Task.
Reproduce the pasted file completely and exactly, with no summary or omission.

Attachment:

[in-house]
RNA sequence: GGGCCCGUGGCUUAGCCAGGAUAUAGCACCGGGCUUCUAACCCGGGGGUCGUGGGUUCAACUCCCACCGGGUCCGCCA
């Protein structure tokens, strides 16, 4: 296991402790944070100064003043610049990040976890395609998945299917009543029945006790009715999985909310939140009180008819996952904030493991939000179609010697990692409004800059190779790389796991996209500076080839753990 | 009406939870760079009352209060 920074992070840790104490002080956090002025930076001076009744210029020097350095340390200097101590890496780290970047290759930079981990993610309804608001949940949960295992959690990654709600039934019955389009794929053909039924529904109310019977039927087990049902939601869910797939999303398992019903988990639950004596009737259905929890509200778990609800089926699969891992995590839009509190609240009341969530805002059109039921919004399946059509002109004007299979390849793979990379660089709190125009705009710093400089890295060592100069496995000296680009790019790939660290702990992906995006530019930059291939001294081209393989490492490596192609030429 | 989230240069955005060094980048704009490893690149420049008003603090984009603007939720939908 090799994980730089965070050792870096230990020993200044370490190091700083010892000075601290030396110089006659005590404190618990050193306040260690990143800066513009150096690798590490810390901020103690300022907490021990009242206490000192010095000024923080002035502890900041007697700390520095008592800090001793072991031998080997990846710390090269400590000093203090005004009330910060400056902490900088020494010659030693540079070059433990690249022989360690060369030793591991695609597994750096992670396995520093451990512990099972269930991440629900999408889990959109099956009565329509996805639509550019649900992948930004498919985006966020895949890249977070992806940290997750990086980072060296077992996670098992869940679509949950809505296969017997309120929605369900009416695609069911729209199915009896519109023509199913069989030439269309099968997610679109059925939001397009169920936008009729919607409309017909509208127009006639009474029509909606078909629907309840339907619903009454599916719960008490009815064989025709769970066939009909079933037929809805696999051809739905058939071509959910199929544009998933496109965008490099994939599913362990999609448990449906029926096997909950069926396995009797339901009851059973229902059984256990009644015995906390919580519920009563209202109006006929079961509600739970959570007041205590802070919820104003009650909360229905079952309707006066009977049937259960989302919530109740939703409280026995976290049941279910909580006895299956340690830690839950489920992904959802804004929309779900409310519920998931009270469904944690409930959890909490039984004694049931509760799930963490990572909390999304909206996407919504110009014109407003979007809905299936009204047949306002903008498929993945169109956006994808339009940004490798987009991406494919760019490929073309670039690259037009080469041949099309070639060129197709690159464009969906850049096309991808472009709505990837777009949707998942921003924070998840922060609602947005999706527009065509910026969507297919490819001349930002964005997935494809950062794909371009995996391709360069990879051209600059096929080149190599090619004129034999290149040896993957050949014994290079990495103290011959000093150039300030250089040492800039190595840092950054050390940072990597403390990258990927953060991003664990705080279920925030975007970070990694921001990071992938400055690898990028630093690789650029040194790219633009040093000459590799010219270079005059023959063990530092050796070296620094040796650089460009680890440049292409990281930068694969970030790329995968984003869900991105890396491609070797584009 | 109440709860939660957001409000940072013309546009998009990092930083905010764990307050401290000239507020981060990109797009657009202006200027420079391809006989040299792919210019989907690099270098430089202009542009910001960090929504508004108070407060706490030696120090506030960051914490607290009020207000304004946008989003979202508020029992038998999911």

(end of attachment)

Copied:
[in-house]
RNA sequence: GGGCCCGUGGCUUAGCCAGGAUAUAGCACCGGGCUUCUAACCCGGGGGUCGUGGGUUCAACUCCCACCGGGUCCGCCA
């Protein structure tokens, strides 16, 4: 296991402790944070100064003043610049990040976890395609998945299917009543029945006790009715999985909310939140009180008819996952904030493991939000179609010697990692409004800059190779790389796991996209500076080839753990 | 009406939870760079009352209060 920074992070840790104490002080956090002025930076001076009744210029020097350095340390200097101590890496780290970047290759930079981990993610309804608001949940949960295992959690990654709600039934019955389009794929053909039924529904109310019977039927087990049902939601869910797939999303398992019903988990639950004596009737259905929890509200778990609800089926699969891992995590839009509190609240009341969530805002059109039921919004399946059509002109004007299979390849793979990379660089709190125009705009710093400089890295060592100069496995000296680009790019790939660290702990992906995006530019930059291939001294081209393989490492490596192609030429 | 989230240069955005060094980048704009490893690149420049008003603090984009603007939720939908 090799994980730089965070050792870096230990020993200044370490190091700083010892000075601290030396110089006659005590404190618990050193306040260690990143800066513009150096690798590490810390901020103690300022907490021990009242206490000192010095000024923080002035502890900041007697700390520095008592800090001793072991031998080997990846710390090269400590000093203090005004009330910060400056902490900088020494010659030693540079070059433990690249022989360690060369030793591991695609597994750096992670396995520093451990512990099972269930991440629900999408889990959109099956009565329509996805639509550019649900992948930004498919985006966020895949890249977070992806940290997750990086980072060296077992996670098992869940679509949950809505296969017997309120929605369900009416695609069911729209199915009896519109023509199913069989030439269309099968997610679109059925939001397009169920936008009729919607409309017909509208127009006639009474029509909606078909629907309840339907619903009454599916719960008490009815064989025709769970066939009909079933037929809805696999051809739905058939071509959910199929544009998933496109965008490099994939599913362990999609448990449906029926096997909950069926396995009797339901009851059973229902059984256990009644015995906390919580519920009563209202109006006929079961509600739970959570007041205590802070919820104003009650909360229905079952309707006066009977049937259960989302919530109740939703409280026995976290049941279910909580006895299956340690830690839950489920992904959802804004929309779900409310519920998931009270469904944690409930959890909490039984004694049931509760799930963490990572909390999304909206996407919504110009014109407003979007809905299936009204047949306002903008498929993945169109956006994808339009940004490798987009991406494919760019490929073309670039690259037009080469041949099309070639060129197709690159464009969906850049096309991808472009709505990837777009949707998942921003924070998840922060609602947005999706527009065509910026969507297919490819001349930002964005997935494809950062794909371009995996391709360069990879051209600059096929080149190599090619004129034999290149040896993957050949014994290079990495103290011959000093150039300030250089040492800039190595840092950054050390940072990597403390990258990927953060991003664990705080279920925030975007970070990694921001990071992938400055690898990028630093690789650029040194790219633009040093000459590799010219270079005059023959063990530092050796070296620094040796650089460009680890440049292409990281930068694969970030790329995968984003869900991105890396491609070797584009 | 109440709860939660957001409000940072013309546009998009990092930083905010764990307050401290000239507020981060990109797009657009202006200027420079391809006989040299792919210019989907690099270098430089202009542009910001960090929504508004108070407060706490030696120090506030960051914490607290009020207000304004946008989003979202508020029992038998999911």